While the human world is in upheaval, it is lovely to see the usual autumn visitors to my bush garden – the Silvereyes.
These tiny birds are a very sweet and attractive garden visitor, with olive green, bright green and grey plumage, and a ring of miniscule silver white feathers around each eye that gives the birds their name.
The old English names of Silvereyes in Australia give us an insight into a bit of a love-hate relationship with the birds – mostly related to garden thievery: Cherrypicker, Grape-eater, Blightie or Blightbird – but also more affectionate names such as Greenie, Silvey, Twinkie, and my favourite “Little Grinnell”!
A flock of about 10 Silvereyes were very busy in the garden this morning, bustling about in the foliage of a hazelnut that was turning autumn yellow, and then they moved across to a big old Banksia that is in flower. The silvereyes stayed in this tree for some time, using their sturdy, chisel-like bills to probe in old banksia cones for insects, and in the flowers themselves for nectar.
There are 9 subspecies of Silvereyes, some confined to tiny islands such as King Island, and others over larger areas such as Western Australia.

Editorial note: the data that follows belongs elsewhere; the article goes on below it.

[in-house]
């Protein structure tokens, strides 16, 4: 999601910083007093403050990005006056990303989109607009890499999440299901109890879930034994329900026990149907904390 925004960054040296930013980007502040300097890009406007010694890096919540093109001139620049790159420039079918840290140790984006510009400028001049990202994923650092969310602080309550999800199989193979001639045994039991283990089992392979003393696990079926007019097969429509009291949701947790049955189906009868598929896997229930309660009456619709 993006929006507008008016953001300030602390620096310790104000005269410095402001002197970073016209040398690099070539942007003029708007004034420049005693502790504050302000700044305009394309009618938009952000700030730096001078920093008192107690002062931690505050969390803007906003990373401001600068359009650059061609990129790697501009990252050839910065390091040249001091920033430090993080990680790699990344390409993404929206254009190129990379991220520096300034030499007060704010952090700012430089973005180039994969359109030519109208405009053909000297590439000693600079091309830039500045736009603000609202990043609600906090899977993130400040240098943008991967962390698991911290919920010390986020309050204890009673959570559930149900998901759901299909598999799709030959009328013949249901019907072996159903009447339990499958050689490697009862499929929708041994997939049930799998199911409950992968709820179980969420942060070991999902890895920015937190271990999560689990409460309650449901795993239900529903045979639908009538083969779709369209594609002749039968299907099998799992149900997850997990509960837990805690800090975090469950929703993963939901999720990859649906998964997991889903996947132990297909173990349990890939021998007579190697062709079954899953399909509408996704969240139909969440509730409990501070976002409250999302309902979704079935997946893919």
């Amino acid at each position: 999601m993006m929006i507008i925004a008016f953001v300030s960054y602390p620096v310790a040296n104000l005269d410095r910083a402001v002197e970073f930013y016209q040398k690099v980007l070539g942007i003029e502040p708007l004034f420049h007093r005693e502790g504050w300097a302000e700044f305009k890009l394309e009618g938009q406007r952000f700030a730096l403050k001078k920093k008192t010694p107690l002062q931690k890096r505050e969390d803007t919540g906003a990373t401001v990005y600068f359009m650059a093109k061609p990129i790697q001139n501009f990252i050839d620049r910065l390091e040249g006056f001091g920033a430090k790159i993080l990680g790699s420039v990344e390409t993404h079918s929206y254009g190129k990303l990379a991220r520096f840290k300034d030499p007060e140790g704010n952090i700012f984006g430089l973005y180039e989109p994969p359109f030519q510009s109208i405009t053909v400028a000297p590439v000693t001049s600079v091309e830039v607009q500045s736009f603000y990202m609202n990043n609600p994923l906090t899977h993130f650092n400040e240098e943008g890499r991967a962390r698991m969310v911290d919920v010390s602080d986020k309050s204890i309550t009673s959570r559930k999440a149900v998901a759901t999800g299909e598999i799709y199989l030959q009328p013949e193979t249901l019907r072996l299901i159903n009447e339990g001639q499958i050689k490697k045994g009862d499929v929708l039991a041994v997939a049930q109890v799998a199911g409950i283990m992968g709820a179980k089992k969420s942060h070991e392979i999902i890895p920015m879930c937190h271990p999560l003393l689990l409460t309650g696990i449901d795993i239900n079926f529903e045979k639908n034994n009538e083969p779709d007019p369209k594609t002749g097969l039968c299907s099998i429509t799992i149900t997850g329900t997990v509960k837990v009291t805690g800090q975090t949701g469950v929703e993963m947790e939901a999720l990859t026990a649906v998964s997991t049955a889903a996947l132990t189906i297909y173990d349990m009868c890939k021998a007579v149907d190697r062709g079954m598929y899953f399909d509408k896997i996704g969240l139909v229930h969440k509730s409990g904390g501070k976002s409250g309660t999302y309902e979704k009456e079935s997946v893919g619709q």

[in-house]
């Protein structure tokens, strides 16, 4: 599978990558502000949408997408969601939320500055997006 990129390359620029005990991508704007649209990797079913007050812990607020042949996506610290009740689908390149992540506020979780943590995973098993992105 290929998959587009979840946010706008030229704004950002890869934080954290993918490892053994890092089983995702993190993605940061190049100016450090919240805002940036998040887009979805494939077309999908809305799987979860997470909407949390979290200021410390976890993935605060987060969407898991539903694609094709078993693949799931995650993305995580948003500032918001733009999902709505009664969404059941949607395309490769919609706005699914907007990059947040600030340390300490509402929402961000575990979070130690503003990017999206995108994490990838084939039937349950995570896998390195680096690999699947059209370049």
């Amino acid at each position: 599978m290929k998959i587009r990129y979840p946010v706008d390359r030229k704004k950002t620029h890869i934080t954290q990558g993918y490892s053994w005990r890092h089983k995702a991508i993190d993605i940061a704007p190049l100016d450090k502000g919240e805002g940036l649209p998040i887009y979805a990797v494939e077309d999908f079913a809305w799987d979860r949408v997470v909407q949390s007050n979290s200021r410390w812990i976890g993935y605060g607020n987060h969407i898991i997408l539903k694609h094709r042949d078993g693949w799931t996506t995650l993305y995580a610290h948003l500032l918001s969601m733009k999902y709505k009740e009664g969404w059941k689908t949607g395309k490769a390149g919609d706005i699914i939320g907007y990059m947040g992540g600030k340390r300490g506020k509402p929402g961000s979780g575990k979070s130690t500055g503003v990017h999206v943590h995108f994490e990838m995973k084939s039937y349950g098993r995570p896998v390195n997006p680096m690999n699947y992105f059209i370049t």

“My” Silvereyes have cinnamon or rufous coloured flanks, which may indicate they are the subspecies lateralis, or the buff-flanked subspecies.
Banding studies (where birds are captured and tiny rings attached to their legs, and then recaptured) suggest that these silvereyes migrate from Tasmania in the Autumn, spend the winter in south east Australia as far north as south east Qld, and then return to Tasmania in Spring to breed!
Silvereyes weigh just 11 grams and make the journey across Bass Strait – that is over 200 km of ocean, not just once but twice a year!
Flocks of some 500 birds have been observed flying in from the sea at Wilsons Prom and Cape Woolami – what a sight that would be. They would be so hungry and thirsty after their flight.
Not all Silvereyes migrate in this way, for example in Sydney, they are resident all year round, and then their numbers are added to by the visitors from Tasmania in the winter months.